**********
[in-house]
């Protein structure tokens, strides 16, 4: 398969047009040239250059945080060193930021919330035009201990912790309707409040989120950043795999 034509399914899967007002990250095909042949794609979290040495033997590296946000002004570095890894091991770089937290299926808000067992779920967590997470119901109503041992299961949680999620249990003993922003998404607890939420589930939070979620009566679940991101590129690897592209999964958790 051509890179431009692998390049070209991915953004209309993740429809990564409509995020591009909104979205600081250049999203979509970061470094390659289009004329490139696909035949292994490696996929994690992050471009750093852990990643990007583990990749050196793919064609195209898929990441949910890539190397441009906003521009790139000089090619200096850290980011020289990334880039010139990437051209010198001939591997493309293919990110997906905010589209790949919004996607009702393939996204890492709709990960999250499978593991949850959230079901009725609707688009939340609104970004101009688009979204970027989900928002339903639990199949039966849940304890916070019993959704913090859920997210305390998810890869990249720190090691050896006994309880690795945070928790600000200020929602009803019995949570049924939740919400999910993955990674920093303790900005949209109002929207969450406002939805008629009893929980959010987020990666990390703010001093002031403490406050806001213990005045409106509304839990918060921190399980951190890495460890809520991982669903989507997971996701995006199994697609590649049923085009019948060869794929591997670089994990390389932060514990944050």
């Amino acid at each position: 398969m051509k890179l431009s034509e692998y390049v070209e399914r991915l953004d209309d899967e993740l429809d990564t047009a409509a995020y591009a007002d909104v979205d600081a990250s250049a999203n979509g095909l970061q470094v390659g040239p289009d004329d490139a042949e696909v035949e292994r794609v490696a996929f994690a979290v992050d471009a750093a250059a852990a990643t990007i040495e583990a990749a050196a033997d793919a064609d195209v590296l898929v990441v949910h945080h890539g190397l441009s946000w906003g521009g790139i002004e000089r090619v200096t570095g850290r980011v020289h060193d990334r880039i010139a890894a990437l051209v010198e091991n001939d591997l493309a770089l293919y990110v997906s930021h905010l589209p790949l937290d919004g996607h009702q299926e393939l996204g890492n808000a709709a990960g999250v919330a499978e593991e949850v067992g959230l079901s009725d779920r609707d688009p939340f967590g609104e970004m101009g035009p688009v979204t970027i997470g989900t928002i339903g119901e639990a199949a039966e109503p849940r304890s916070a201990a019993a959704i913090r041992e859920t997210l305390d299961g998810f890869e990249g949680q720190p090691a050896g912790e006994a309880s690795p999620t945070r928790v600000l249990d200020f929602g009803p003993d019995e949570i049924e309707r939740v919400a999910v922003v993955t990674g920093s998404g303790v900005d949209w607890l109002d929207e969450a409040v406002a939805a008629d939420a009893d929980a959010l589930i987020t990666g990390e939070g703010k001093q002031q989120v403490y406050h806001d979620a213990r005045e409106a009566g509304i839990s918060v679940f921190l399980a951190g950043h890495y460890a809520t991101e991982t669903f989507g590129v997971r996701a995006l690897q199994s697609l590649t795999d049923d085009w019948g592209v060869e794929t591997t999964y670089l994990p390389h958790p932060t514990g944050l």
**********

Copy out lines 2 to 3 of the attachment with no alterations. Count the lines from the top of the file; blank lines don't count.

């Protein structure tokens, strides 16, 4: 398969047009040239250059945080060193930021919330035009201990912790309707409040989120950043795999 034509399914899967007002990250095909042949794609979290040495033997590296946000002004570095890894091991770089937290299926808000067992779920967590997470119901109503041992299961949680999620249990003993922003998404607890939420589930939070979620009566679940991101590129690897592209999964958790 051509890179431009692998390049070209991915953004209309993740429809990564409509995020591009909104979205600081250049999203979509970061470094390659289009004329490139696909035949292994490696996929994690992050471009750093852990990643990007583990990749050196793919064609195209898929990441949910890539190397441009906003521009790139000089090619200096850290980011020289990334880039010139990437051209010198001939591997493309293919990110997906905010589209790949919004996607009702393939996204890492709709990960999250499978593991949850959230079901009725609707688009939340609104970004101009688009979204970027989900928002339903639990199949039966849940304890916070019993959704913090859920997210305390998810890869990249720190090691050896006994309880690795945070928790600000200020929602009803019995949570049924939740919400999910993955990674920093303790900005949209109002929207969450406002939805008629009893929980959010987020990666990390703010001093002031403490406050806001213990005045409106509304839990918060921190399980951190890495460890809520991982669903989507997971996701995006199994697609590649049923085009019948060869794929591997670089994990390389932060514990944050």
């Amino acid at each position: 398969m051509k890179l431009s034509e692998y390049v070209e399914r991915l953004d209309d899967e993740l429809d990564t047009a409509a995020y591009a007002d909104v979205d600081a990250s250049a999203n979509g095909l970061q470094v390659g040239p289009d004329d490139a042949e696909v035949e292994r794609v490696a996929f994690a979290v992050d471009a750093a250059a852990a990643t990007i040495e583990a990749a050196a033997d793919a064609d195209v590296l898929v990441v949910h945080h890539g190397l441009s946000w906003g521009g790139i002004e000089r090619v200096t570095g850290r980011v020289h060193d990334r880039i010139a890894a990437l051209v010198e091991n001939d591997l493309a770089l293919y990110v997906s930021h905010l589209p790949l937290d919004g996607h009702q299926e393939l996204g890492n808000a709709a990960g999250v919330a499978e593991e949850v067992g959230l079901s009725d779920r609707d688009p939340f967590g609104e970004m101009g035009p688009v979204t970027i997470g989900t928002i339903g119901e639990a199949a039966e109503p849940r304890s916070a201990a019993a959704i913090r041992e859920t997210l305390d299961g998810f890869e990249g949680q720190p090691a050896g912790e006994a309880s690795p999620t945070r928790v600000l249990d200020f929602g009803p003993d019995e949570i049924e309707r939740v919400a999910v922003v993955t990674g920093s998404g303790v900005d949209w607890l109002d929207e969450a409040v406002a939805a008629d939420a009893d929980a959010l589930i987020t990666g990390e939070g703010k001093q002031q989120v403490y406050h806001d979620a213990r005045e409106a009566g509304i839990s918060v679940f921190l399980a951190g950043h890495y460890a809520t991101e991982t669903f989507g590129v997971r996701a995006l690897q199994s697609l590649t795999d049923d085009w019948g592209v060869e794929t591997t999964y670089l994990p390389h958790p932060t514990g944050l």